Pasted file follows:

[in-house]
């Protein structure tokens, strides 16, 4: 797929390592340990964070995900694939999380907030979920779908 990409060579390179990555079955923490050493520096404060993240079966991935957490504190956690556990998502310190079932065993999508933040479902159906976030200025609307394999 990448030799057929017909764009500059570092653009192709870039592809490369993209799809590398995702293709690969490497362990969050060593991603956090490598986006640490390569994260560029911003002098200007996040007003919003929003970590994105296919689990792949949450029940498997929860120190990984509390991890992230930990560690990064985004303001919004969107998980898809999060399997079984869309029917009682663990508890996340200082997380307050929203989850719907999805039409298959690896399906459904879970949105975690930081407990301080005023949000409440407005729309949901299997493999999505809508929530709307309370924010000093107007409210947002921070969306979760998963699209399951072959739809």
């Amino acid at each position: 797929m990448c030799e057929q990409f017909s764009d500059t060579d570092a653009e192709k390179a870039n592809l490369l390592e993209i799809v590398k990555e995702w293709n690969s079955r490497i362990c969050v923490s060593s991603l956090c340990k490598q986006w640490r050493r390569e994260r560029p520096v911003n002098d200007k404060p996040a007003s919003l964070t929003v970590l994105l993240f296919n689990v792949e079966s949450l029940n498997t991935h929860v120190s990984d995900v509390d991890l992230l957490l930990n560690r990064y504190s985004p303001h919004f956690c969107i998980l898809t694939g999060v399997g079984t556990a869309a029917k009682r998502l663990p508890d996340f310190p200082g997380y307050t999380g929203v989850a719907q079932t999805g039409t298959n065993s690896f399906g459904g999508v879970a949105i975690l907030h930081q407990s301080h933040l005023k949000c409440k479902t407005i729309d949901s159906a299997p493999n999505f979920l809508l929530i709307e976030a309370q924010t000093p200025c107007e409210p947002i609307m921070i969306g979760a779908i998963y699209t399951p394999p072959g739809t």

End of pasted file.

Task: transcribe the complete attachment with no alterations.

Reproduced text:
[in-house]
């Protein structure tokens, strides 16, 4: 797929390592340990964070995900694939999380907030979920779908 990409060579390179990555079955923490050493520096404060993240079966991935957490504190956690556990998502310190079932065993999508933040479902159906976030200025609307394999 990448030799057929017909764009500059570092653009192709870039592809490369993209799809590398995702293709690969490497362990969050060593991603956090490598986006640490390569994260560029911003002098200007996040007003919003929003970590994105296919689990792949949450029940498997929860120190990984509390991890992230930990560690990064985004303001919004969107998980898809999060399997079984869309029917009682663990508890996340200082997380307050929203989850719907999805039409298959690896399906459904879970949105975690930081407990301080005023949000409440407005729309949901299997493999999505809508929530709307309370924010000093107007409210947002921070969306979760998963699209399951072959739809």
């Amino acid at each position: 797929m990448c030799e057929q990409f017909s764009d500059t060579d570092a653009e192709k390179a870039n592809l490369l390592e993209i799809v590398k990555e995702w293709n690969s079955r490497i362990c969050v923490s060593s991603l956090c340990k490598q986006w640490r050493r390569e994260r560029p520096v911003n002098d200007k404060p996040a007003s919003l964070t929003v970590l994105l993240f296919n689990v792949e079966s949450l029940n498997t991935h929860v120190s990984d995900v509390d991890l992230l957490l930990n560690r990064y504190s985004p303001h919004f956690c969107i998980l898809t694939g999060v399997g079984t556990a869309a029917k009682r998502l663990p508890d996340f310190p200082g997380y307050t999380g929203v989850a719907q079932t999805g039409t298959n065993s690896f399906g459904g999508v879970a949105i975690l907030h930081q407990s301080h933040l005023k949000c409440k479902t407005i729309d949901s159906a299997p493999n999505f979920l809508l929530i709307e976030a309370q924010t000093p200025c107007e409210p947002i609307m921070i969306g979760a779908i998963y699209t399951p394999p072959g739809t």